Liberal Democrats Target Nuclear Deterrence
- The United States is working on a long overdue effort to modernize the nuclear triad, which is the foundation of our national security and a key protection for our allies. Failure of any of the modernization programs could spell trouble for the whole effort.
- Over the last decade, countries like Russia and China developed new, modern nuclear delivery systems, while the U.S. nuclear arsenal continues to decay.
- Liberal Democrats in Congress have already begun trying to reduce the amount of funding for Department of Defense and Department of Energy programs, derail efforts to restore U.S. capabilities for producing nuclear weapons, and reduce or eliminate our nuclear forces.
President Biden has staked out a position on nuclear deterrence that is more radical than any past president on the issue. As vice president and on the campaign trail, he called for a “no first use” policy: that the U.S. should never be the first to use nuclear weapons in a conflict, it should only use them to respond to others’ use of the weapons.
His statements – along with the rapid move to extend the New START treaty and the potential cancellation of a new sea-launched cruise missile – are warning signs for the future of U.S. security. As America’s nuclear policy is shifting, China and Russia are modernizing quickly. For the first time in history, the U.S. will face two adversaries with nuclear capabilities similar to or greater than ours.
THE TRIAD IS OUR SECURITY FOUNDATION
U.S. national security is based in large part on a credible and stable nuclear deterrent enabled by a strong triad: the ability to launch nuclear weapons from land, sea, or the air. At a recent Senate Armed Services Committee hearing, the head of U.S. Strategic Command laid out the issue plainly: “Every operational plan in the department and every other capability we possess rests on an assumption that strategic deterrence, and in particular nuclear deterrence, is holding. If that fails, nothing else in the Department of Defense works as planned.”
Maintaining this strategic deterrent depends on the safe, reliable, and effective operations of the triad. Unfortunately, the U.S. has deferred critical investments for decades, and many of the systems that make up our nuclear deterrent are nearly unsustainable. It is critical that we replace these antiquated forces with modernized warheads and new weapon systems. After decades of service, many of our nuclear deterrent systems are reaching the end of their service life. Without reliable replacements that are ready on schedule, the U.S. could lose critical capabilities at a time our adversaries and competitors develop their own new systems.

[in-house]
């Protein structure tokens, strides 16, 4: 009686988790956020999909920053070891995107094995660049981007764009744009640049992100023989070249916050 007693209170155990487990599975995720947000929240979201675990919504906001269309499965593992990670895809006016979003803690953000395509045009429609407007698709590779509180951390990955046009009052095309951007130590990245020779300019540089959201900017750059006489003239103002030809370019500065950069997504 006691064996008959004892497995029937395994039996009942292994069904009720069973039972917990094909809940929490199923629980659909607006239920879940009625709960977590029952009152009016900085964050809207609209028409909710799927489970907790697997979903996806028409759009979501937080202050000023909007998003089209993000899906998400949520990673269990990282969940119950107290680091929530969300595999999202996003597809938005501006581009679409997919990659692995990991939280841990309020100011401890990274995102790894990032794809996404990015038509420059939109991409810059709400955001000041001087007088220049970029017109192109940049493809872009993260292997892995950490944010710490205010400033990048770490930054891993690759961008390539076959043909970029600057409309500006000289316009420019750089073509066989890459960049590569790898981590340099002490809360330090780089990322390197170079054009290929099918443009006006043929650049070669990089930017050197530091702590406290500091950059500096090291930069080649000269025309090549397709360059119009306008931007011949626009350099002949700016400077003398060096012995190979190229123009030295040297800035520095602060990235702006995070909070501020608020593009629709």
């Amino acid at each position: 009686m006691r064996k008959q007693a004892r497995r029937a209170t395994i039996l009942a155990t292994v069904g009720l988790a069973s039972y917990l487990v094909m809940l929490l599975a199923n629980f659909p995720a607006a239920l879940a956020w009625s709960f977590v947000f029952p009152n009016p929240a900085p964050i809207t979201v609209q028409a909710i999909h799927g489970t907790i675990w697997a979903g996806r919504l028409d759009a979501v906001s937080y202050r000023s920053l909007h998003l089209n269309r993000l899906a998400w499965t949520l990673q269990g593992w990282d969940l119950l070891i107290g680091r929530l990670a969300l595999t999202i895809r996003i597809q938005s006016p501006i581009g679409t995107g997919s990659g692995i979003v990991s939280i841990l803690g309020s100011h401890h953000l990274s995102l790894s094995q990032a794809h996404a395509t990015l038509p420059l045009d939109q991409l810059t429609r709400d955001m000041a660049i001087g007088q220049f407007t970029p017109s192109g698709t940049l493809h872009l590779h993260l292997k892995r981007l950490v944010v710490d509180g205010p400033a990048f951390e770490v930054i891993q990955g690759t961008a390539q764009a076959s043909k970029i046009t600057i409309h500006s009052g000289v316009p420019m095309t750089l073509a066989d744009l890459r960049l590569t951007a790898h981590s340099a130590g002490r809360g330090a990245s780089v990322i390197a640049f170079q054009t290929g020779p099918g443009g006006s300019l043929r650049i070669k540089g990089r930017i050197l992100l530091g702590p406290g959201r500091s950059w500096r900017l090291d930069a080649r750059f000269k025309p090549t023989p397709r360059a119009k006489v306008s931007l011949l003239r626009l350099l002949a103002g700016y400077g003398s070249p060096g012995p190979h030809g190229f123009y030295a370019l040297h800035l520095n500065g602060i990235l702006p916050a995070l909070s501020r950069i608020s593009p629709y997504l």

Russia and China also are challenging our deterrent capability with their own massive modernization programs. While the U.S. over the last decade reduced our nuclear stockpile under the New START treaty, Russia revitalized its nuclear arsenal and is currently developing new and highly destabilizing nuclear weapons. China is undergoing one of the most rapid nuclear force expansions ever seen, currently on pace to surpass earlier predictions of at least doubling its nuclear stockpile by the end of the decade. The Chinese tested more ballistic missiles in 2019 than the rest of the world combined and have begun exploring their own set of novel weapon systems. The country is well on its way to becoming a nuclear power to rival the U.S. and Russia.
Despite China’s obligations under Article VI of the Treaty on the Non-Proliferation of Nuclear Weapons, it refuses to meaningfully negotiate arms control. Bound by neither New START nor the Intermediate Range Nuclear Forces Treaty, it continues to develop new capabilities that threaten the idea of deterrence. Russia also violated international obligations like the INF Treaty.
Selected DOD and DOE Modernization Programs
The Department of Defense and the Department of Energy are jointly working on an ambitious effort to modernize the nuclear triad. It is a complicated and lengthy process that requires synchronization of projects and investment in key infrastructure. For each element of this effort, DOE is modernizing warheads and reestablishing basic nuclear weapon production capabilities while DOD is updating the weapons that will carry those warheads and the global communications system used to control those forces. Development of all the pieces must be tightly synchronized between DOD and DOE in order to meet military requirements.